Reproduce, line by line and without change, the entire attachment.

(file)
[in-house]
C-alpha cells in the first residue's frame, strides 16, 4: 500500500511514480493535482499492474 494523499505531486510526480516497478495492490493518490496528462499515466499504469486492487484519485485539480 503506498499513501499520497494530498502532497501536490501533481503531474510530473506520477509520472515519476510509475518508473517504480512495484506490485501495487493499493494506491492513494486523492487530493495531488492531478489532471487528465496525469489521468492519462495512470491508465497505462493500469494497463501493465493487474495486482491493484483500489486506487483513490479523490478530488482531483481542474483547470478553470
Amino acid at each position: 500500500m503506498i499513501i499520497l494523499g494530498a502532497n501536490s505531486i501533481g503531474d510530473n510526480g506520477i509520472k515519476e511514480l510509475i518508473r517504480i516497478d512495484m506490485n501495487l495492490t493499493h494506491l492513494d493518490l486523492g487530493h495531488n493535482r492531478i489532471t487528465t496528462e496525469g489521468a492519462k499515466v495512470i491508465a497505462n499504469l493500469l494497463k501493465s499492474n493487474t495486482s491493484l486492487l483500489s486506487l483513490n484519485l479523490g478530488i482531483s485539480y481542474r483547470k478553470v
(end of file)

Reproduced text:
[in-house]
C-alpha cells in the first residue's frame, strides 16, 4: 500500500511514480493535482499492474 494523499505531486510526480516497478495492490493518490496528462499515466499504469486492487484519485485539480 503506498499513501499520497494530498502532497501536490501533481503531474510530473506520477509520472515519476510509475518508473517504480512495484506490485501495487493499493494506491492513494486523492487530493495531488492531478489532471487528465496525469489521468492519462495512470491508465497505462493500469494497463501493465493487474495486482491493484483500489486506487483513490479523490478530488482531483481542474483547470478553470
Amino acid at each position: 500500500m503506498i499513501i499520497l494523499g494530498a502532497n501536490s505531486i501533481g503531474d510530473n510526480g506520477i509520472k515519476e511514480l510509475i518508473r517504480i516497478d512495484m506490485n501495487l495492490t493499493h494506491l492513494d493518490l486523492g487530493h495531488n493535482r492531478i489532471t487528465t496528462e496525469g489521468a492519462k499515466v495512470i491508465a497505462n499504469l493500469l494497463k501493465s499492474n493487474t495486482s491493484l486492487l483500489s486506487l483513490n484519485l479523490g478530488i482531483s485539480y481542474r483547470k478553470v